As police departments are cut, crime climbs

When someone is in danger, or has been the victim of a crime, they call the police.  Law enforcement’s ability to respond to these calls is a function of capacity—the number of police officers available to respond when those calls to 911 are made.


Much ado has been made about rising crime rates and Public Safety Realignment, the 2011 law that shifts responsibility of non-violent, non-sex, non-serious felons from state prison and parole to county jails and probation. It’s a significant change, but what has been examined less is the impact of cuts over the years to police departments—even before Realignment.


Between 2009 and 2012, the City of Salinas saw a 20.9% decrease in the number of its sworn officers. According to the Warren Institute at the UC Berkeley School of Law, Salinas was just one of 20 California cities (with populations of 145,000 or more) that saw reductions, totaling 1,226 for the state since 2009. Others hard hit—Stockton (16.4%), Oakland (18.4%) and San Jose (19.5%)—are the very same cities in the news for troubling upticks in property and/or violent crime between 2009 and 2012. (Eight other California cities also saw increases in property or violent crimes in 2011.)


And it’s important to note these cuts occurred in the face of an 11.3% increase in budgeted positions in the California Department of Corrections and Rehabilitation (CDCR) between 2011 and the end of Fiscal Year 2013-2014. According to the California Department of Finance, CDCR added nearly 5,000 staff positions between Fiscal Years 2011-2012 and 2012-2013—and project adding another 1,000 for 2013-2014. This despite the fact that the state prison population has decreased by more than 23,000 people since Realignment began in 2011.


Meanwhile, staff reductions within police departments not only impact our responsiveness to calls but also our ability to coordinate with other agencies and to engage in innovative practices. Probation, for example, now plays a critical role under Realignment, as county probation officers supervise more people that otherwise might be in jail or prison.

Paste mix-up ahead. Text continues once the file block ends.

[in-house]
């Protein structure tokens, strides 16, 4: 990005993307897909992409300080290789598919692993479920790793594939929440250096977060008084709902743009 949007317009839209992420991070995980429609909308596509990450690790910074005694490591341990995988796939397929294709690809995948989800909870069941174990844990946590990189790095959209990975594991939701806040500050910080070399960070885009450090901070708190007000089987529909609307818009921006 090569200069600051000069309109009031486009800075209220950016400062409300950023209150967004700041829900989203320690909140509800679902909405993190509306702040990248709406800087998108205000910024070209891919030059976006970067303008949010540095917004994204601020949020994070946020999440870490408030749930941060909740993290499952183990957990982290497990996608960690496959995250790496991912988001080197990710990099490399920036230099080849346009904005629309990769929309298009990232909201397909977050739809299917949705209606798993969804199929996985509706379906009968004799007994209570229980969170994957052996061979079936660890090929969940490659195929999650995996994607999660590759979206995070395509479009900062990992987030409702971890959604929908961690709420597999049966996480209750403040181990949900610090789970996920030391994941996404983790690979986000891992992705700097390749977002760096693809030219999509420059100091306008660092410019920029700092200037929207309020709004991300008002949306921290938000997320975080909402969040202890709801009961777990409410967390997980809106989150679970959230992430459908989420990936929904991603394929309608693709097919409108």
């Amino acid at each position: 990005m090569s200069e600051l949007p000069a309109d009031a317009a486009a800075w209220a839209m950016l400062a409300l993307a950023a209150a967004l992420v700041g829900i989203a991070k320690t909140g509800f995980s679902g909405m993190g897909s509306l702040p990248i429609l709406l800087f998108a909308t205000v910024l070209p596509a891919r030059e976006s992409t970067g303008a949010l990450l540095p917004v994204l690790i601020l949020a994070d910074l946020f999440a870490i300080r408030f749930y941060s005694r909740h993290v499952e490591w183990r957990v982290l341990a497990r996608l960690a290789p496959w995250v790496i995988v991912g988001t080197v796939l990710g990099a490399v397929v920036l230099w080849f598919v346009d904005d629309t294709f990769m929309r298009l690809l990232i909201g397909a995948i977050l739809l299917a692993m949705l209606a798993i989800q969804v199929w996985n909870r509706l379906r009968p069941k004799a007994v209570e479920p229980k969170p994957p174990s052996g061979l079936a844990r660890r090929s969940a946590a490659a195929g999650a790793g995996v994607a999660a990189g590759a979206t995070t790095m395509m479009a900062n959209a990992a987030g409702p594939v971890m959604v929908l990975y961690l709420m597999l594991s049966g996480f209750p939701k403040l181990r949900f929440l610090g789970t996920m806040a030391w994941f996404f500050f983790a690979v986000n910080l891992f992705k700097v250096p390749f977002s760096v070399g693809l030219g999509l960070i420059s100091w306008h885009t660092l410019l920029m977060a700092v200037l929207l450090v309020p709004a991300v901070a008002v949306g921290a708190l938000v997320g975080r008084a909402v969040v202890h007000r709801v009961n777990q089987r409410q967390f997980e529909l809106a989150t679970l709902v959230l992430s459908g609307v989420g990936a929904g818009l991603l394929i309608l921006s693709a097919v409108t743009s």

To ensure that those offenders follow the rules of their probation and don’t reoffend, probation must effectively collaborate with police officers on the front lines. Overloaded probation officers working with fewer cops results in inadequate supervision of offenders.


Similarly, innovations in community policing (where law enforcement collaborates with neighborhood groups, nonprofits, the faith community and educators) to reduce and prevent crime is jeopardized with fewer police officers.


That’s what makes the recent sequester cuts all the more disheartening. Because Congress and the President couldn’t agree on ways to reduce the deficit, California will receive $263 million less in federal grants, including many that benefit public safety through substance abuse, mental health treatments and rehabilitation programs for prison inmates, not to mention the massive cuts to social safety net services which leave vulnerable families at risk. This comes after 43-percent declines in federal funding for criminal justice efforts across the nation over the past few years.


Many of my fellow police chiefs in California want to continue the important work of initiating or expanding proven approaches to reduce and prevent crime. According to the Warren Institute, research reveals that investing in police rather than expanding corrections is a more effective public safety strategy—a matter of prevention over reaction. Their review of 14 studies shows a link between higher numbers of police officers and a reduction in crime, especially property crime.


And shouldn’t this be our goal, to prevent crime before property is damaged or lost, and before people are hurt or killed?


Law enforcement will continue the hard work of protecting the public despite budget constraints, but we need elected officials to protect our departments – and the smart justice approaches we’re employing – from new cuts. Budget battles may deal with abstract figures, but those turn into very real numbers locally, from pink slips to, sadly, crime victims. — Ed’s Note: Kelly McMillin is the chief of police in Salinas, California.



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